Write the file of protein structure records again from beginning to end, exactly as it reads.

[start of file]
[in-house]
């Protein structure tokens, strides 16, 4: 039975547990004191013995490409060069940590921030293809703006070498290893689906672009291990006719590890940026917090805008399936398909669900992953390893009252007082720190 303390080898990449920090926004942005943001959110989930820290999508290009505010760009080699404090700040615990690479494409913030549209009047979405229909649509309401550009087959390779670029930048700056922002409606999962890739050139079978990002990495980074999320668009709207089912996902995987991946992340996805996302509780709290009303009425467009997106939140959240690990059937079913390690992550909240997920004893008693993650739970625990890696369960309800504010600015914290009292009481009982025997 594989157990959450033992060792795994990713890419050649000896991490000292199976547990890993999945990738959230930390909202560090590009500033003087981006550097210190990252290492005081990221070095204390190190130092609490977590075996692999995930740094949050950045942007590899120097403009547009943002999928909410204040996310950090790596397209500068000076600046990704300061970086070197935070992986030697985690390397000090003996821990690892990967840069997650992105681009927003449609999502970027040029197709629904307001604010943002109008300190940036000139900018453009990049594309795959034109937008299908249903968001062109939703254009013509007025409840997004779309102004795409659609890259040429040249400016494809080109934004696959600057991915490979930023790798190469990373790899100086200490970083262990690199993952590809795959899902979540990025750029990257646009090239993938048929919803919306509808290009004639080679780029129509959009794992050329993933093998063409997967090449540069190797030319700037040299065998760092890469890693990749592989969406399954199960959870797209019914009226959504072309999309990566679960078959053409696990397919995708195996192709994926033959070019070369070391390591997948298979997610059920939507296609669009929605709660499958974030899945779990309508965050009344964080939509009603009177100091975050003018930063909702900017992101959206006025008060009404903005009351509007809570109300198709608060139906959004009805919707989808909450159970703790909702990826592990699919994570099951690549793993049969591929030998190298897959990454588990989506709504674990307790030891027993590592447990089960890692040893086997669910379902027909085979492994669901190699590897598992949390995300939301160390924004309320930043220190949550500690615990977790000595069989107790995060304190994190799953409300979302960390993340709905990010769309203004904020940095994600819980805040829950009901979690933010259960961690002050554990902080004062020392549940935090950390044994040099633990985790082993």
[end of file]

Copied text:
[in-house]
């Protein structure tokens, strides 16, 4: 039975547990004191013995490409060069940590921030293809703006070498290893689906672009291990006719590890940026917090805008399936398909669900992953390893009252007082720190 303390080898990449920090926004942005943001959110989930820290999508290009505010760009080699404090700040615990690479494409913030549209009047979405229909649509309401550009087959390779670029930048700056922002409606999962890739050139079978990002990495980074999320668009709207089912996902995987991946992340996805996302509780709290009303009425467009997106939140959240690990059937079913390690992550909240997920004893008693993650739970625990890696369960309800504010600015914290009292009481009982025997 594989157990959450033992060792795994990713890419050649000896991490000292199976547990890993999945990738959230930390909202560090590009500033003087981006550097210190990252290492005081990221070095204390190190130092609490977590075996692999995930740094949050950045942007590899120097403009547009943002999928909410204040996310950090790596397209500068000076600046990704300061970086070197935070992986030697985690390397000090003996821990690892990967840069997650992105681009927003449609999502970027040029197709629904307001604010943002109008300190940036000139900018453009990049594309795959034109937008299908249903968001062109939703254009013509007025409840997004779309102004795409659609890259040429040249400016494809080109934004696959600057991915490979930023790798190469990373790899100086200490970083262990690199993952590809795959899902979540990025750029990257646009090239993938048929919803919306509808290009004639080679780029129509959009794992050329993933093998063409997967090449540069190797030319700037040299065998760092890469890693990749592989969406399954199960959870797209019914009226959504072309999309990566679960078959053409696990397919995708195996192709994926033959070019070369070391390591997948298979997610059920939507296609669009929605709660499958974030899945779990309508965050009344964080939509009603009177100091975050003018930063909702900017992101959206006025008060009404903005009351509007809570109300198709608060139906959004009805919707989808909450159970703790909702990826592990699919994570099951690549793993049969591929030998190298897959990454588990989506709504674990307790030891027993590592447990089960890692040893086997669910379902027909085979492994669901190699590897598992949390995300939301160390924004309320930043220190949550500690615990977790000595069989107790995060304190994190799953409300979302960390993340709905990010769309203004904020940095994600819980805040829950009901979690933010259960961690002050554990902080004062020392549940935090950390044994040099633990985790082993």